He and the audience were left in agreement upon viewing a scene from the movie, "Just Cause," in which he portrays a serial killer. "Looks even weirder from this angle," he said from onstage, and that provided a segue into some of Mr. Harris's documented confrontations with paparazzi.

Bad enough when they find him a solo act, but infringing upon a family situation is not something he takes lightly. With the clicks catching him and his daughter eating lunch one day, he said he returned a look that should have come across in a lot less than a thousand words.

"So you can be scary even when you're not working," interjected Ms. Maslin but it was Mr. Harris's reaction to the message that the photographer missed that got the last laugh. "I threw my hot dog at him," he said, and since his daughter approved at the time, vindication came across in the audience's reaction.

A down to earth decency also emerged as his recent involvement in an independent film unraveled before the audience. "Touching Home" is a true story of the difficult and heart-warming relationship between an alcoholic father and his two sons.

Written upon the father's death by his two sons, Mr. Harris was held hostage to the story by more than just the compelling nature of the screenplay. "They wouldn't let me say no," he says.

In the audience, Logan and Noah Miller rose to tell their side of the story. "All the experts tried to talk us out of it, said Logan Miller somewhat inaudibly. On his own toes, Mr. Harris rose to his feet and flipped the microphone 10 rows deep into the ready hands of Logan.

"We're the independent filmmakers and we're here to talk to Mr. Harris," he conveyed how they bypassed security at a film festival to ensnare the actor. Persuaded, Mr. Harris would read the script and was later impressed but pleaded complete unavailability to them.

Nonetheless, Mr. Harris agreed to a meeting in which he relented to the brothers' sincerity and persistence. "I'll give you two weeks," he said he told them and the Miller's jumped on it.
As is, the film is scheduled to be released after the Harper Collins book they have written about the making of the film is published.

Displaying consistency, it seemed not to matter that they knew nothing of how to write a book, but the Miller brothers share a similarity that compares to the actor's beginnings. Mostly a jock growing up, Mr. Harris' late introduction into art and culture at Columbia opened up another world to him.

He realized, he said, "that acting encompassed a whole way of life," and the process isn't simply limited to the roll of a camera. 40 years later, he understands that sharing screen space with other great actors does not put a cap on his expression.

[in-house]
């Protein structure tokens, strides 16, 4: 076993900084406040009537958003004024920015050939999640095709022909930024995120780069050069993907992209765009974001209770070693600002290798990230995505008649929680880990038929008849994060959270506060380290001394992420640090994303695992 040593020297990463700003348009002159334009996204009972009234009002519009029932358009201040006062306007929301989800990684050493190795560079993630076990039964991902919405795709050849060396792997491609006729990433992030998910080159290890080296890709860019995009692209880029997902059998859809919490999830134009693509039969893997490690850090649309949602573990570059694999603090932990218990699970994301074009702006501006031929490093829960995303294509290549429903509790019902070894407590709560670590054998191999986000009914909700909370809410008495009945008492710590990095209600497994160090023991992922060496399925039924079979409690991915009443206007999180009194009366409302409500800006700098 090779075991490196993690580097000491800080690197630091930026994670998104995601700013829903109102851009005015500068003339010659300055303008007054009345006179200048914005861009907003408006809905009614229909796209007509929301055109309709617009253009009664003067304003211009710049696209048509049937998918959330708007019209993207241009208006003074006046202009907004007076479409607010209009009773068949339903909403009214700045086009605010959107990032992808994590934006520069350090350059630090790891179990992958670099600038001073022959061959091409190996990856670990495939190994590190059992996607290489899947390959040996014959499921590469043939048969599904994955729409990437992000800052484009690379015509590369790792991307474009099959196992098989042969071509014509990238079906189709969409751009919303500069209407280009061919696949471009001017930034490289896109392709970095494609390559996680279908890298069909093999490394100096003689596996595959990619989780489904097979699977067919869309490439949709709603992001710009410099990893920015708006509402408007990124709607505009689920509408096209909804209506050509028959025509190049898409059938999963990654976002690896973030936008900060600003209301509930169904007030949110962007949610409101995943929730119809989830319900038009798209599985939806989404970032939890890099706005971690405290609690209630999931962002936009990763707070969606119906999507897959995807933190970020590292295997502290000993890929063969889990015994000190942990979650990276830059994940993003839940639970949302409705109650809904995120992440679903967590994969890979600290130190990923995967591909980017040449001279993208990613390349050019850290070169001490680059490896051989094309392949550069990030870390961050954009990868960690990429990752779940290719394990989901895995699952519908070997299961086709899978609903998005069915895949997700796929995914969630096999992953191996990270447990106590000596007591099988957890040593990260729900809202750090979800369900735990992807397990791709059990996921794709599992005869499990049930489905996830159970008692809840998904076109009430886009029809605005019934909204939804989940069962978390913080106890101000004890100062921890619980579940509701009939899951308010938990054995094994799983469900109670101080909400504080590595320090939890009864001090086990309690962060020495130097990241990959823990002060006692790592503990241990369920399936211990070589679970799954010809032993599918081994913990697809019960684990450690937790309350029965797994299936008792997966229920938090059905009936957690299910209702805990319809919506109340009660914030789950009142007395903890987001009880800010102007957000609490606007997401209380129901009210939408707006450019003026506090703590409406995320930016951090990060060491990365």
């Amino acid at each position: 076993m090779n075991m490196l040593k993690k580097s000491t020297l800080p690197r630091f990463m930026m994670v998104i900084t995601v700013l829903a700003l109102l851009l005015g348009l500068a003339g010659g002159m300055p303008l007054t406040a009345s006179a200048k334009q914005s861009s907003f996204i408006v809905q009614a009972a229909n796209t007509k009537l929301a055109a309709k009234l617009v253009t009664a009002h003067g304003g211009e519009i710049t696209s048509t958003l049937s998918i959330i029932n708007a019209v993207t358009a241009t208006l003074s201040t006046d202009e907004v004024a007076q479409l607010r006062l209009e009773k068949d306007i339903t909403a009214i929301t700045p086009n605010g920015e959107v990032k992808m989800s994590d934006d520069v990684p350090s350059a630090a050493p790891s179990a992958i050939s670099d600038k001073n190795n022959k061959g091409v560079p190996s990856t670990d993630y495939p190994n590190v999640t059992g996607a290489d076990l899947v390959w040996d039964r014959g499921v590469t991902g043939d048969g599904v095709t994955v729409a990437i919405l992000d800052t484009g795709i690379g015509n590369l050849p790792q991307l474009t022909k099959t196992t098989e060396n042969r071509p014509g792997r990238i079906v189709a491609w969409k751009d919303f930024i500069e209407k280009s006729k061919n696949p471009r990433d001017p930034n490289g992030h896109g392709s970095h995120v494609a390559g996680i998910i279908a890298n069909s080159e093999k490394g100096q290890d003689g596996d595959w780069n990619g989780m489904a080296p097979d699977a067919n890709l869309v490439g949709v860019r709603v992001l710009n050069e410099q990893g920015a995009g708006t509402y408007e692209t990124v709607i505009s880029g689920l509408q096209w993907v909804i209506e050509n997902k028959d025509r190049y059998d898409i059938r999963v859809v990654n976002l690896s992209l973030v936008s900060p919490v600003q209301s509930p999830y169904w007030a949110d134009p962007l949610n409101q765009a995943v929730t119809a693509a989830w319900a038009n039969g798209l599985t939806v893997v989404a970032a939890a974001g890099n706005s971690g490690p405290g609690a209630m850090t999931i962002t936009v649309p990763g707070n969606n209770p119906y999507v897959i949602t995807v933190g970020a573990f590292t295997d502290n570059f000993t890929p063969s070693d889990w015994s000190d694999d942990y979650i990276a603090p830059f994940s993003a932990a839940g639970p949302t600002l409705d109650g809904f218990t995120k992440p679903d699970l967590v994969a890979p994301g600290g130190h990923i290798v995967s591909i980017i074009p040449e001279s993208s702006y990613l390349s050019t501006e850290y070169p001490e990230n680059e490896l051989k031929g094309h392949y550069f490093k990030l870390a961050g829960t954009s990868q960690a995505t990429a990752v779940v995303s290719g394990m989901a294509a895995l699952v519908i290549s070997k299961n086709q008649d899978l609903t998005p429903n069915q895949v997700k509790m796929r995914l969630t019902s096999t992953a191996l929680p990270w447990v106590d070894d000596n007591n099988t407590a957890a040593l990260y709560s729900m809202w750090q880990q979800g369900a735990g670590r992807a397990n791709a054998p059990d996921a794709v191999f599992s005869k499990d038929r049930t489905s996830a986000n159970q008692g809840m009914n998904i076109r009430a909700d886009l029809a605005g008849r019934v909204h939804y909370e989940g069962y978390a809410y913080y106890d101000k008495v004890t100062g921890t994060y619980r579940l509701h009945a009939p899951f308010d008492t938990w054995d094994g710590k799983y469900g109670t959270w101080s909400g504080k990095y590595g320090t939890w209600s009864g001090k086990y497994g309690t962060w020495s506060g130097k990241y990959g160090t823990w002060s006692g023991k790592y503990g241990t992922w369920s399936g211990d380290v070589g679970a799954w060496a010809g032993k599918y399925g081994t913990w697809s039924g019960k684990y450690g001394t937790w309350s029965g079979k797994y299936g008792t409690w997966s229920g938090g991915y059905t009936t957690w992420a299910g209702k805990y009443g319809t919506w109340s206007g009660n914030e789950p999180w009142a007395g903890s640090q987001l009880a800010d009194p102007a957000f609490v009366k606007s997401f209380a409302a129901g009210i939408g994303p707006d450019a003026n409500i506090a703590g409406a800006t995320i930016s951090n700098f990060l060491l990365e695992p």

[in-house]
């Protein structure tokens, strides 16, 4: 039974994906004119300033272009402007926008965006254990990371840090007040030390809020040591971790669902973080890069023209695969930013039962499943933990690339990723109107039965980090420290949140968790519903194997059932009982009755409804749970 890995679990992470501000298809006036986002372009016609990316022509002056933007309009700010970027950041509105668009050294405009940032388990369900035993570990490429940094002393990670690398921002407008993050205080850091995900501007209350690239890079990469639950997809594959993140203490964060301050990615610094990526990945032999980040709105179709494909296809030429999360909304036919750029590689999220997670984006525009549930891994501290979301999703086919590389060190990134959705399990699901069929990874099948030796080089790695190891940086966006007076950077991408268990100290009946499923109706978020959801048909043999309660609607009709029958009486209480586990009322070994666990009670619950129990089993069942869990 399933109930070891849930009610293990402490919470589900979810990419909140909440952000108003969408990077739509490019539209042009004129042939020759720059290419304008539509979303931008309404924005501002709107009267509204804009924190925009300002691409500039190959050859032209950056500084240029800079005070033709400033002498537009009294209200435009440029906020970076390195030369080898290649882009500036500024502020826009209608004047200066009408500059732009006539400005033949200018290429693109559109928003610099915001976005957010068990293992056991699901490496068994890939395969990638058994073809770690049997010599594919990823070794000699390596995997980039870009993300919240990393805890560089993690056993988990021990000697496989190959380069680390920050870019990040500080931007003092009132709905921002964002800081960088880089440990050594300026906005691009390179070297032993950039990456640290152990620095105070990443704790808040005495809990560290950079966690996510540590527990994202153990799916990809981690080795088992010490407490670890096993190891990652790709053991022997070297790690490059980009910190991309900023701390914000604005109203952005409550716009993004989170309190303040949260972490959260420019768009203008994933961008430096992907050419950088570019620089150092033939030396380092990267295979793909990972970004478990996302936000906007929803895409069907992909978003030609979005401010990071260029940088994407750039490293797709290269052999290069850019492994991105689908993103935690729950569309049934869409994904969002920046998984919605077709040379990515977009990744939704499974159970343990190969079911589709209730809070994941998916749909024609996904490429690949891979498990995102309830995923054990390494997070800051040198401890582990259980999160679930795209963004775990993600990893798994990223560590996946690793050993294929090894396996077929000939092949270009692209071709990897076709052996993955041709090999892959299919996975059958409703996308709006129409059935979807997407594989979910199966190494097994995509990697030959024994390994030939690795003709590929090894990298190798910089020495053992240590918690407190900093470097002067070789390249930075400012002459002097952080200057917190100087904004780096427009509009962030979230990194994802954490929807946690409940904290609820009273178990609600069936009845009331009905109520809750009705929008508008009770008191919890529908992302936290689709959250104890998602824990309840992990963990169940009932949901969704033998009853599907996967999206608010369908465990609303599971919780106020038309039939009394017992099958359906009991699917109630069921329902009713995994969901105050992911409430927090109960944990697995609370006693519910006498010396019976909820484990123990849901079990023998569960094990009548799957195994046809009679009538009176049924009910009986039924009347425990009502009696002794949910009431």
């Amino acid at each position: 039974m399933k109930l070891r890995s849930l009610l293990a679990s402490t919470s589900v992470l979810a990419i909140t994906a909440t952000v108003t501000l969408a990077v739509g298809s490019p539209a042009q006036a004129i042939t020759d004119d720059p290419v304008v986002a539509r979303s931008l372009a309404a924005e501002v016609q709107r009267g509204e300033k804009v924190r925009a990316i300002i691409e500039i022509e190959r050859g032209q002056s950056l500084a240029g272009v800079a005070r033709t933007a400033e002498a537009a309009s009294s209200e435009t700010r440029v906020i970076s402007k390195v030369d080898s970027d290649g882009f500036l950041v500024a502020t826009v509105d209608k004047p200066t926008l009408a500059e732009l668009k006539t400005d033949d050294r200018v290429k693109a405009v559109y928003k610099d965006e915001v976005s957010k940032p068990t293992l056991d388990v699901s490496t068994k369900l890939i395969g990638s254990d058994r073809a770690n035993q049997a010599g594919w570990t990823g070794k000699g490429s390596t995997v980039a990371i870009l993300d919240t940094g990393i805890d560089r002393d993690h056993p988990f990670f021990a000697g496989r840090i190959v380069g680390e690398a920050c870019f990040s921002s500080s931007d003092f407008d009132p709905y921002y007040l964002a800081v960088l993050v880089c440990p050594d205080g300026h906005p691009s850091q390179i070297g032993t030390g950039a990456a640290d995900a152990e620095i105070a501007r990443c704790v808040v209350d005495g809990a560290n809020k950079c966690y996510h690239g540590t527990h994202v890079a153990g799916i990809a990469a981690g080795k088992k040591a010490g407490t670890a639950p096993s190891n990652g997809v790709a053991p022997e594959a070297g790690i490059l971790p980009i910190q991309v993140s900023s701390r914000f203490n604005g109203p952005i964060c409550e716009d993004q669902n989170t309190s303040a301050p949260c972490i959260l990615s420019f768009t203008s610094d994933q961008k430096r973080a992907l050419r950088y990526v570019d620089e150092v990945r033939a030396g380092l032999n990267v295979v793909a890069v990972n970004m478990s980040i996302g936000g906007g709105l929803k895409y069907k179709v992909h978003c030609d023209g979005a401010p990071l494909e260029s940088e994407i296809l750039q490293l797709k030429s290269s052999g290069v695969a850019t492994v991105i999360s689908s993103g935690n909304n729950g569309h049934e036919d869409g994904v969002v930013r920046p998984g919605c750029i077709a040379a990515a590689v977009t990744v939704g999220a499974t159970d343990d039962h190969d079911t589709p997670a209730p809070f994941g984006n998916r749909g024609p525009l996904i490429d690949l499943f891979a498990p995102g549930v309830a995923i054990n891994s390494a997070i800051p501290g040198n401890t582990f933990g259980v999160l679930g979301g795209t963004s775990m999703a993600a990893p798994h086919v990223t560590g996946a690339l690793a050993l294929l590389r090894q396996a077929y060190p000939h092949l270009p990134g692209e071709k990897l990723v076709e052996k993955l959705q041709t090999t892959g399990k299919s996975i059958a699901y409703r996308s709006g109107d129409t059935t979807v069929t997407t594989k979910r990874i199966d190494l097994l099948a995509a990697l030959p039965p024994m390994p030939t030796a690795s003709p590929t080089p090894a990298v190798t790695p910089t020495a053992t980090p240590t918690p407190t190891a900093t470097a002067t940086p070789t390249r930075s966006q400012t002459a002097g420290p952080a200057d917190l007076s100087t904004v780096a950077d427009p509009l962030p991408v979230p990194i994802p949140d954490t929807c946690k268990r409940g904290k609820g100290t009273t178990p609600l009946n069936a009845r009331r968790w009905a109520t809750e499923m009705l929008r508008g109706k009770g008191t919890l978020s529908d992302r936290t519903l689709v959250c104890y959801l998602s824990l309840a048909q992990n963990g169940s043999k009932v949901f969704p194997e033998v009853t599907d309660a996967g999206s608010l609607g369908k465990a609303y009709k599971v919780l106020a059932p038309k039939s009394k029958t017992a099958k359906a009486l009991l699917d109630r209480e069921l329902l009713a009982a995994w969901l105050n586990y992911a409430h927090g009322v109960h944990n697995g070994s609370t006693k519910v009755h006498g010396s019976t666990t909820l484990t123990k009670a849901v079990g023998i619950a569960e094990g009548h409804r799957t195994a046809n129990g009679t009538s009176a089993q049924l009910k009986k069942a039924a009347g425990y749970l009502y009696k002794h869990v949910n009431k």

The more somebody's got to give back to your work, the more freedom an actor has to project back his own interpretation, he said. That was quite apparent to Janet Maslin after revealing a clip of the profanity laced Glengary Glen Rose. Jack Lemon, Al Pacino and Alec Baldwin, she said, "You not only out acted them, you out yelled them."


"I out F...ed 'em too," he said to the audience's delight but given the somewhat free reign that fame has provided him has not diminished the graciousness that has probably helped get him this far. "Congratulations on this facility and I'm honored you asked me to be here," he concluded.

Wednesday, May 20, 2015

A Drive into Downtown Mt. Kisco

As Bill Clinton Rallies Support for Sean Maloney at Somers Middle School, Rich Monetti Holds his Water

Last Friday night, I received yet another email from the Democratic Party in regards to you know what. President Clinton in the subject, I decided to take a look. He would actually be stopping at the Junior High I went to school over 30 years ago in Somers to rally support for Sean Maloney in the upcoming House race against Nan Hayworth.  I sent an email hoping to attend as press, and almost before I slogged through all my meaningless Facebook posts, I realized I was going to see the president.
 
Yes, I was excited. Of course, I told my mom, and she obviously thinking I’d be having a sit down with the 42nd president, instructed me to dress nice. The obedient son, I put on a jacket and a tie.
 
In accordance, I guess you could say, about 10 press members were led in first. Seated at the center of the gym and roped off in full view, I felt kind of important. You have no idea, but I will get back to that.
 
My first impression of this opportunity was to take a much longer historical view. Throughout history, they’re have been leaders – for better and worse – who possess the skill to move the masses with the sheer charisma of their words, mannerism and downright Mojo. No matter your perspective, Bill Clinton is one of those people.
 
We’ve all seen him on TV but I was going to witness this live and would get a small sense of how a Roosevelt, Churchill, or yes, a Lenin type, mobilized their followers into a wall of allegiance.
 
On the other hand, like the Chappaqua master himself, I do like to work the room in my own right. And I ain’t bad at it.